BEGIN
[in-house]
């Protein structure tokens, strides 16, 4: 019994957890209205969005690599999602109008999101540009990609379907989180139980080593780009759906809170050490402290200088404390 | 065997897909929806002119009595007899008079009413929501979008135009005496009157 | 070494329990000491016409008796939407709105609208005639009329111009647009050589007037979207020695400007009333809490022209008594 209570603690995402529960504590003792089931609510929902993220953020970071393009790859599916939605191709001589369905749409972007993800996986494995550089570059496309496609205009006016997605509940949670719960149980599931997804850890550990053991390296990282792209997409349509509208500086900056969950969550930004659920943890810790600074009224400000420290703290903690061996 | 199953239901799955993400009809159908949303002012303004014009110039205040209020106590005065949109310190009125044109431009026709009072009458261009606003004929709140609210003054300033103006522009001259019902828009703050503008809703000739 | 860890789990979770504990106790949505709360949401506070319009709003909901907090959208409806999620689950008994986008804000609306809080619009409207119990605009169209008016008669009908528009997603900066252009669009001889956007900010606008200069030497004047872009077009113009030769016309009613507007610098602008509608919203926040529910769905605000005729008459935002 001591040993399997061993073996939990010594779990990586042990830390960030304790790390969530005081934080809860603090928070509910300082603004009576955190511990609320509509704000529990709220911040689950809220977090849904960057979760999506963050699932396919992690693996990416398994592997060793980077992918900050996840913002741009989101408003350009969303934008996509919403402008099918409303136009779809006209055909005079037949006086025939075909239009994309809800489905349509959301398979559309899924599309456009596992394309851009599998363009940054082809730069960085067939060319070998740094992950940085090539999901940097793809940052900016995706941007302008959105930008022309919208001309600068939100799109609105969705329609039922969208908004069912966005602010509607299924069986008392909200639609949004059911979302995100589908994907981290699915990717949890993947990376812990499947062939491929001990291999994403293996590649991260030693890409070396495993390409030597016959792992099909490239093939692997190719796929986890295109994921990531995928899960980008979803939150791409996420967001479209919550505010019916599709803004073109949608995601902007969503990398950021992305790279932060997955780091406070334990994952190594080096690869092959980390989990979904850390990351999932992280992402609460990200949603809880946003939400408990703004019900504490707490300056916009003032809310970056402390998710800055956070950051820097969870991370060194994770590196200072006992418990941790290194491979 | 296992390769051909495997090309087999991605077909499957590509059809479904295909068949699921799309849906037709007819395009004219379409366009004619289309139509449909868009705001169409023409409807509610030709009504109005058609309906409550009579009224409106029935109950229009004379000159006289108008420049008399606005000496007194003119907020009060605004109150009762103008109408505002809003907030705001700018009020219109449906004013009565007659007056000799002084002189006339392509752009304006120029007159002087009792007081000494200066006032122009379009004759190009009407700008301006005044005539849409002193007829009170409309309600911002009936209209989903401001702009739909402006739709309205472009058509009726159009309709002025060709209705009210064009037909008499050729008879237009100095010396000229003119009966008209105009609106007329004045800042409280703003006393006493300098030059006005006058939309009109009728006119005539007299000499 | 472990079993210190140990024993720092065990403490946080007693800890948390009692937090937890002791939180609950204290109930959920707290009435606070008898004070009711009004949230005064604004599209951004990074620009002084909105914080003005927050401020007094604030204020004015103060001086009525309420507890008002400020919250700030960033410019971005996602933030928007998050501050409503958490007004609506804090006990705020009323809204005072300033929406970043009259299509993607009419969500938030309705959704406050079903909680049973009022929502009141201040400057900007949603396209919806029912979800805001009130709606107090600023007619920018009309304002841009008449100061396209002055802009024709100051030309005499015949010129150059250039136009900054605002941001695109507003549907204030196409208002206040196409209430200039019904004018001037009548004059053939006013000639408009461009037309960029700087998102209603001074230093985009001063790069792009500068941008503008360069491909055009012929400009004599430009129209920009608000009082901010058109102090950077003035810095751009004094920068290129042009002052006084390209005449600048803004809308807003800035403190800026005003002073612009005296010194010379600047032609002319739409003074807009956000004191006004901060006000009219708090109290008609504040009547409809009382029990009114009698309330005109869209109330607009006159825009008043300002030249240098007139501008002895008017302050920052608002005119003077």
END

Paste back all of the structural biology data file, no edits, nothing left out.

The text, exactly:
[in-house]
């Protein structure tokens, strides 16, 4: 019994957890209205969005690599999602109008999101540009990609379907989180139980080593780009759906809170050490402290200088404390 | 065997897909929806002119009595007899008079009413929501979008135009005496009157 | 070494329990000491016409008796939407709105609208005639009329111009647009050589007037979207020695400007009333809490022209008594 209570603690995402529960504590003792089931609510929902993220953020970071393009790859599916939605191709001589369905749409972007993800996986494995550089570059496309496609205009006016997605509940949670719960149980599931997804850890550990053991390296990282792209997409349509509208500086900056969950969550930004659920943890810790600074009224400000420290703290903690061996 | 199953239901799955993400009809159908949303002012303004014009110039205040209020106590005065949109310190009125044109431009026709009072009458261009606003004929709140609210003054300033103006522009001259019902828009703050503008809703000739 | 860890789990979770504990106790949505709360949401506070319009709003909901907090959208409806999620689950008994986008804000609306809080619009409207119990605009169209008016008669009908528009997603900066252009669009001889956007900010606008200069030497004047872009077009113009030769016309009613507007610098602008509608919203926040529910769905605000005729008459935002 001591040993399997061993073996939990010594779990990586042990830390960030304790790390969530005081934080809860603090928070509910300082603004009576955190511990609320509509704000529990709220911040689950809220977090849904960057979760999506963050699932396919992690693996990416398994592997060793980077992918900050996840913002741009989101408003350009969303934008996509919403402008099918409303136009779809006209055909005079037949006086025939075909239009994309809800489905349509959301398979559309899924599309456009596992394309851009599998363009940054082809730069960085067939060319070998740094992950940085090539999901940097793809940052900016995706941007302008959105930008022309919208001309600068939100799109609105969705329609039922969208908004069912966005602010509607299924069986008392909200639609949004059911979302995100589908994907981290699915990717949890993947990376812990499947062939491929001990291999994403293996590649991260030693890409070396495993390409030597016959792992099909490239093939692997190719796929986890295109994921990531995928899960980008979803939150791409996420967001479209919550505010019916599709803004073109949608995601902007969503990398950021992305790279932060997955780091406070334990994952190594080096690869092959980390989990979904850390990351999932992280992402609460990200949603809880946003939400408990703004019900504490707490300056916009003032809310970056402390998710800055956070950051820097969870991370060194994770590196200072006992418990941790290194491979 | 296992390769051909495997090309087999991605077909499957590509059809479904295909068949699921799309849906037709007819395009004219379409366009004619289309139509449909868009705001169409023409409807509610030709009504109005058609309906409550009579009224409106029935109950229009004379000159006289108008420049008399606005000496007194003119907020009060605004109150009762103008109408505002809003907030705001700018009020219109449906004013009565007659007056000799002084002189006339392509752009304006120029007159002087009792007081000494200066006032122009379009004759190009009407700008301006005044005539849409002193007829009170409309309600911002009936209209989903401001702009739909402006739709309205472009058509009726159009309709002025060709209705009210064009037909008499050729008879237009100095010396000229003119009966008209105009609106007329004045800042409280703003006393006493300098030059006005006058939309009109009728006119005539007299000499 | 472990079993210190140990024993720092065990403490946080007693800890948390009692937090937890002791939180609950204290109930959920707290009435606070008898004070009711009004949230005064604004599209951004990074620009002084909105914080003005927050401020007094604030204020004015103060001086009525309420507890008002400020919250700030960033410019971005996602933030928007998050501050409503958490007004609506804090006990705020009323809204005072300033929406970043009259299509993607009419969500938030309705959704406050079903909680049973009022929502009141201040400057900007949603396209919806029912979800805001009130709606107090600023007619920018009309304002841009008449100061396209002055802009024709100051030309005499015949010129150059250039136009900054605002941001695109507003549907204030196409208002206040196409209430200039019904004018001037009548004059053939006013000639408009461009037309960029700087998102209603001074230093985009001063790069792009500068941008503008360069491909055009012929400009004599430009129209920009608000009082901010058109102090950077003035810095751009004094920068290129042009002052006084390209005449600048803004809308807003800035403190800026005003002073612009005296010194010379600047032609002319739409003074807009956000004191006004901060006000009219708090109290008609504040009547409809009382029990009114009698309330005109869209109330607009006159825009008043300002030249240098007139501008002895008017302050920052608002005119003077």